15 3,845 83
ORIGINAL ARTICLES
Pattern of prescription drug use in Nigerian army hospitals
ET Adebayo, NA Hussain
July-September 2010, 9(3):152-158
DOI:10.4103/1596-3519.68366  PMID:20710106
Background: Most health expenditure of developing countries is on drugs and medical sundries but inappropriate use of such resources is common. To our knowledge, only few studies have been done in Africa on this issue , with inadequate consideration of the sociological context of the knowledge, attitude and practice of the prescribers especially doctors. This study presents the pooled data of the pattern of prescription drug use from three Nigerian Army hospitals using some WHO criteria, and the knowledge and attitude underlying doctors' prescribing practices in these hospitals. Methods: Retrospective cross-sectional survey of one year (March 2006-February 2007). Systematic random sample of general out patient case notes from three hospitals were collected using WHO criteria. The knowledge, attitude and practice survey of doctors at each study site towards the concept of rational drug use (RDU) were assessed using a self-administered questionnaire. Results: Data collected from 660 case notes showed that average number of drugs per encounter was 2.8 while 49.3% of drugs were prescribed in the generic form. An average of 28.1% of patients encountered antibiotics. From the knowledge, attitude and practice survey, it is evident that 90.5% of 74 prescribers were aware of the existence of national essential drugs list but 58.1% of them did not use it as basis of prescriptions. In describing types of medicines preferred, 56.7% of prescribers claimed they prescribed a mixture of generic and branded drugs. Only 12.1% of prescribers could accurately detail the 5 steps of rational prescribing. Conclusion: The pattern of prescription drug use in Nigerian Army hospitals is unsatisfactory. It is characterised by high number of drugs per prescription, high rate of antibiotic usage and unscientific prescription by doctors. There is a need for further education and research on rational drug use among prescribers in Nigerian military health facilities.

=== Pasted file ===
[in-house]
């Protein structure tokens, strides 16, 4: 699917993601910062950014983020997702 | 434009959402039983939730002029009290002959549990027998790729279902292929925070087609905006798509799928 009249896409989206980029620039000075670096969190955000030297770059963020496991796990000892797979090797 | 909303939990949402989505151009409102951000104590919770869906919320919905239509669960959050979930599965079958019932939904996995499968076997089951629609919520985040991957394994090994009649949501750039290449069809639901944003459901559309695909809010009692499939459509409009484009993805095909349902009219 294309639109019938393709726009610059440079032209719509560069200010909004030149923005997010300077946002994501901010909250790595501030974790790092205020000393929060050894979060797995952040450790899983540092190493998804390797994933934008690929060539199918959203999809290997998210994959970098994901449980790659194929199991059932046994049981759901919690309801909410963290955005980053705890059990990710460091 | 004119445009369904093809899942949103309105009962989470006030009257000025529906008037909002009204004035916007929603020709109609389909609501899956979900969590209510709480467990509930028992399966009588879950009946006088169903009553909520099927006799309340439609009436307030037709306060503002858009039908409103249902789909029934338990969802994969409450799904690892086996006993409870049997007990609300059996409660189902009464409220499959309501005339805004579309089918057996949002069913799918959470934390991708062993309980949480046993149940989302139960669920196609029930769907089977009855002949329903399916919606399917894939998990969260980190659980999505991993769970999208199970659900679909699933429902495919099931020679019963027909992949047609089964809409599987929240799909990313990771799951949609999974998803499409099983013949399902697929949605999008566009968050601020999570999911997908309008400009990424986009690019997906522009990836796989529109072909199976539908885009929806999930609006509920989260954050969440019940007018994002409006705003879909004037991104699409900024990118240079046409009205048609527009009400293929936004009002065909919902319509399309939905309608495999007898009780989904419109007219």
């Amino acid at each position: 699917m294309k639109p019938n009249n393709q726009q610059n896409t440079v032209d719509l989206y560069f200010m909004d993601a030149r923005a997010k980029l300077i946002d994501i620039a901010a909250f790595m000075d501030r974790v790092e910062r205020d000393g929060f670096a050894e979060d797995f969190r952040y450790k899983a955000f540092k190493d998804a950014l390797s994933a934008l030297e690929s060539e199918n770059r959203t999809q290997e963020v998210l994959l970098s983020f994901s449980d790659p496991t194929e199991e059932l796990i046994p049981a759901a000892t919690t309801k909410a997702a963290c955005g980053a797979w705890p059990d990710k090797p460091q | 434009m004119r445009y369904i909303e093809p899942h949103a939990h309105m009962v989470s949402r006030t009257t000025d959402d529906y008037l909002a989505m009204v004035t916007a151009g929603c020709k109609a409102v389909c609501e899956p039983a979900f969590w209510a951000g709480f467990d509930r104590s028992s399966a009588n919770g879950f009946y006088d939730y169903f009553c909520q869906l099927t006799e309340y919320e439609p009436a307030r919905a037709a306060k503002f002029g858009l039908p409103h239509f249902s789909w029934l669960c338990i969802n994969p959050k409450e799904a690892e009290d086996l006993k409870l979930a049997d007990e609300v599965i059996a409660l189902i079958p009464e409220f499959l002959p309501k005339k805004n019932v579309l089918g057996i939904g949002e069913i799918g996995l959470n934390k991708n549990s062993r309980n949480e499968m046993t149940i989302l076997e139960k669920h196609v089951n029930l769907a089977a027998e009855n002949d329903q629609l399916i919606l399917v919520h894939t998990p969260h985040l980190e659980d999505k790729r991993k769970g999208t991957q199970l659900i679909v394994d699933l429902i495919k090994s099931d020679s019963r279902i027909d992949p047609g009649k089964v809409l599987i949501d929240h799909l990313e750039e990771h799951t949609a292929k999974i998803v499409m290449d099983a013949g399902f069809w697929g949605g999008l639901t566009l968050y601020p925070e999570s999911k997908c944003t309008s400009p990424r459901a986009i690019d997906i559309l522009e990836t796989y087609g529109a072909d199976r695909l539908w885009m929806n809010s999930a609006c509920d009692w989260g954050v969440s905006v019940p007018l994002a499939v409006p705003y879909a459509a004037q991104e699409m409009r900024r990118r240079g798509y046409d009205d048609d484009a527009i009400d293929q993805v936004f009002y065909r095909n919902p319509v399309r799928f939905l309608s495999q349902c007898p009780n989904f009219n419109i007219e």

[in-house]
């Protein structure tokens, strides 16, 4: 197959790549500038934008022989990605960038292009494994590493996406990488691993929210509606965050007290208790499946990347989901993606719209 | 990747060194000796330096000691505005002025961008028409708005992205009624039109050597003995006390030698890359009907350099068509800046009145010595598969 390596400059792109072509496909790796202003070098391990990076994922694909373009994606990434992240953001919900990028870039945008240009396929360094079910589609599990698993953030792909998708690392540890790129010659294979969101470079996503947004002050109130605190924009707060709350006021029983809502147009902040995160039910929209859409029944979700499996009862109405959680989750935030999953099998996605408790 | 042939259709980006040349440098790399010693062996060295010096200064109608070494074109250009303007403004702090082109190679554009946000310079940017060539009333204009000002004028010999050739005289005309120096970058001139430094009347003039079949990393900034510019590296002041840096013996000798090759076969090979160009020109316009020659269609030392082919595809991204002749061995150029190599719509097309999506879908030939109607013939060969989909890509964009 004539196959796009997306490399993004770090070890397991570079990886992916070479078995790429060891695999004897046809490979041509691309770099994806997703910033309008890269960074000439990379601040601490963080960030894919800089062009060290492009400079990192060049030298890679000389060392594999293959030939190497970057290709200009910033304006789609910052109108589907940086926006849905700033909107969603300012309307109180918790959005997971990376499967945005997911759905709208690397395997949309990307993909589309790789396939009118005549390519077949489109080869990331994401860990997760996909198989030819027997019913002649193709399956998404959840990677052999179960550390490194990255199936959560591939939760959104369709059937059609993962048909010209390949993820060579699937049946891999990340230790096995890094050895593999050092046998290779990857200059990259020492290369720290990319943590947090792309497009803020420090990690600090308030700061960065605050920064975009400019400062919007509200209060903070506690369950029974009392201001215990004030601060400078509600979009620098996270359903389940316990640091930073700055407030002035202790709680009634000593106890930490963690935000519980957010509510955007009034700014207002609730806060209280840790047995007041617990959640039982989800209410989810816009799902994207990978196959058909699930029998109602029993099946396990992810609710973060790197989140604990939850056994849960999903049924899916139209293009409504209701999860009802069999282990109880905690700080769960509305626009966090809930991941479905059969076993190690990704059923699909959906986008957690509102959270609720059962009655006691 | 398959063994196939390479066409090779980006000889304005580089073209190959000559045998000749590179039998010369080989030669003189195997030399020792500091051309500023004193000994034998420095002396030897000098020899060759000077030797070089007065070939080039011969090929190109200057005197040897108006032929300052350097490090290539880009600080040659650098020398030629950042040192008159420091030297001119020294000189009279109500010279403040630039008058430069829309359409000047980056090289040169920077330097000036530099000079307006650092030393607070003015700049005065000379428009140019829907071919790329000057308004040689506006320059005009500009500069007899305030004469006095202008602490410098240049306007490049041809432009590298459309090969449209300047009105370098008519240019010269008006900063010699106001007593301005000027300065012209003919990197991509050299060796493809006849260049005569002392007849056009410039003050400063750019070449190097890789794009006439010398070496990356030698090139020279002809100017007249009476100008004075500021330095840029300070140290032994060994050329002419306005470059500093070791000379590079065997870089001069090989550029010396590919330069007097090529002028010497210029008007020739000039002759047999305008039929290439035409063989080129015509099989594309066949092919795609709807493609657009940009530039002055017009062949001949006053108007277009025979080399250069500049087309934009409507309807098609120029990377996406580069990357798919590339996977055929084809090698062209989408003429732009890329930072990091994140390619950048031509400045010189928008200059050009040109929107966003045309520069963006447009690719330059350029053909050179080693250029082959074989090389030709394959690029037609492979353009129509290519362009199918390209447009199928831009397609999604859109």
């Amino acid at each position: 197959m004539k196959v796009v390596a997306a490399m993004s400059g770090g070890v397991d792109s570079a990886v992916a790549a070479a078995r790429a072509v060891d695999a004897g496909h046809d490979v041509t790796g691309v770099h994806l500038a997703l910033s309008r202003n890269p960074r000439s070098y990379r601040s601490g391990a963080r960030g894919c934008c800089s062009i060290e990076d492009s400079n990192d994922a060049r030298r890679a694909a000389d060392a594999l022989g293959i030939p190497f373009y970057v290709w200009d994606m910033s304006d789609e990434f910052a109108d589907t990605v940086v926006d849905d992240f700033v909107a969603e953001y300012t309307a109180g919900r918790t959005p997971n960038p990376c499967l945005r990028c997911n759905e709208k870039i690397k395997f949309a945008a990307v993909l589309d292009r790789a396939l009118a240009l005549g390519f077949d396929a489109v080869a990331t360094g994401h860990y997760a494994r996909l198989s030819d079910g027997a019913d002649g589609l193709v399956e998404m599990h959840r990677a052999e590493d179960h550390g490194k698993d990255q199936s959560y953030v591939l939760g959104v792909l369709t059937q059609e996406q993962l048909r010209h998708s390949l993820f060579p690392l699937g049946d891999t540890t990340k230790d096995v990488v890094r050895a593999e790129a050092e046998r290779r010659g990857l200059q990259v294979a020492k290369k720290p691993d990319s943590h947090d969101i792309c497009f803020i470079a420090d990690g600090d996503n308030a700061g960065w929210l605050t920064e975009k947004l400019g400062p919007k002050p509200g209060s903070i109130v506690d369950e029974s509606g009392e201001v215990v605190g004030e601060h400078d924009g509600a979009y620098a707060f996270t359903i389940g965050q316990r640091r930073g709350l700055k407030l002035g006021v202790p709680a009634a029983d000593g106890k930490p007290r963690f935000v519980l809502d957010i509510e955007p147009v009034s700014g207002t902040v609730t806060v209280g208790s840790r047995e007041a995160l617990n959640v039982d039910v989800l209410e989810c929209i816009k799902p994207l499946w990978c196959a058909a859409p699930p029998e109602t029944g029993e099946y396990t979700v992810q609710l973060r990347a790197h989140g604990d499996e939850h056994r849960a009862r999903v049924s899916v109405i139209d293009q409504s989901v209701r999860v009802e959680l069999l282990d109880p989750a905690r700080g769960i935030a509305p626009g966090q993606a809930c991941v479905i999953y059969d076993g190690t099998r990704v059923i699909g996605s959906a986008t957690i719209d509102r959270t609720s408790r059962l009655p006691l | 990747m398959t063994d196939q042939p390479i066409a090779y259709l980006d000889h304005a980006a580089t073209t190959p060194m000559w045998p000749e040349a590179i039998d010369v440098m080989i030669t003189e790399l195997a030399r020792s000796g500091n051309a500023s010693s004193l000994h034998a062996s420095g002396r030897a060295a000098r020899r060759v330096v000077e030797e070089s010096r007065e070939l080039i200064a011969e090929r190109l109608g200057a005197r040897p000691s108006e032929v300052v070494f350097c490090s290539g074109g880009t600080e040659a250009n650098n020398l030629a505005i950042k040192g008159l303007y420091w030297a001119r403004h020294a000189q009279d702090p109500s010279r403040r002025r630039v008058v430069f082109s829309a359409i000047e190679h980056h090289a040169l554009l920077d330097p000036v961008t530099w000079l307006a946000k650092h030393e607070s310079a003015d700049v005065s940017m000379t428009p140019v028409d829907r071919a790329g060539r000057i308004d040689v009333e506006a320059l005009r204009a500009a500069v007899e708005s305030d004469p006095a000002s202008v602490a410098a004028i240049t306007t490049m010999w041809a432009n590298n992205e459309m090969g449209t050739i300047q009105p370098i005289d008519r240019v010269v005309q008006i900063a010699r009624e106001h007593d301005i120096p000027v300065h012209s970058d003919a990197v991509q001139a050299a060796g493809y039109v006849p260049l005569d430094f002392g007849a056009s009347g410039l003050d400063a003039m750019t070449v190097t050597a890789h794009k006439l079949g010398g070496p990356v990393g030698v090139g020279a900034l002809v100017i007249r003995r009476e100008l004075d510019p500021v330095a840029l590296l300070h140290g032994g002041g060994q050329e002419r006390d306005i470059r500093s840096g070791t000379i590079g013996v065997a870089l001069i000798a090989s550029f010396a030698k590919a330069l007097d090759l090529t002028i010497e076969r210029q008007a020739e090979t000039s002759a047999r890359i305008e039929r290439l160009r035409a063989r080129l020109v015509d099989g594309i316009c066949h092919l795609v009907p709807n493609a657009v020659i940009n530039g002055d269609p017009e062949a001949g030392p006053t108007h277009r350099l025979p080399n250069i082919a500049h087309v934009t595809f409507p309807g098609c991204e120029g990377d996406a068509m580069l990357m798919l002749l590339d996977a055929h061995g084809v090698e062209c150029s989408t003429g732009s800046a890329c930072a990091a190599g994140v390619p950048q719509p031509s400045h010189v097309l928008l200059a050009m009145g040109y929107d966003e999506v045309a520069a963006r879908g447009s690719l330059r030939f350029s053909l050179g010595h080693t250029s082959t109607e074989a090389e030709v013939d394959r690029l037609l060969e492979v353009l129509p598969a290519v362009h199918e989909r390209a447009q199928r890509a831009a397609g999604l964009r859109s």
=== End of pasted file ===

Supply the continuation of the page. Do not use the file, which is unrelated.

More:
14 11,432 89
REVIEW
Human paragonimiasis in Africa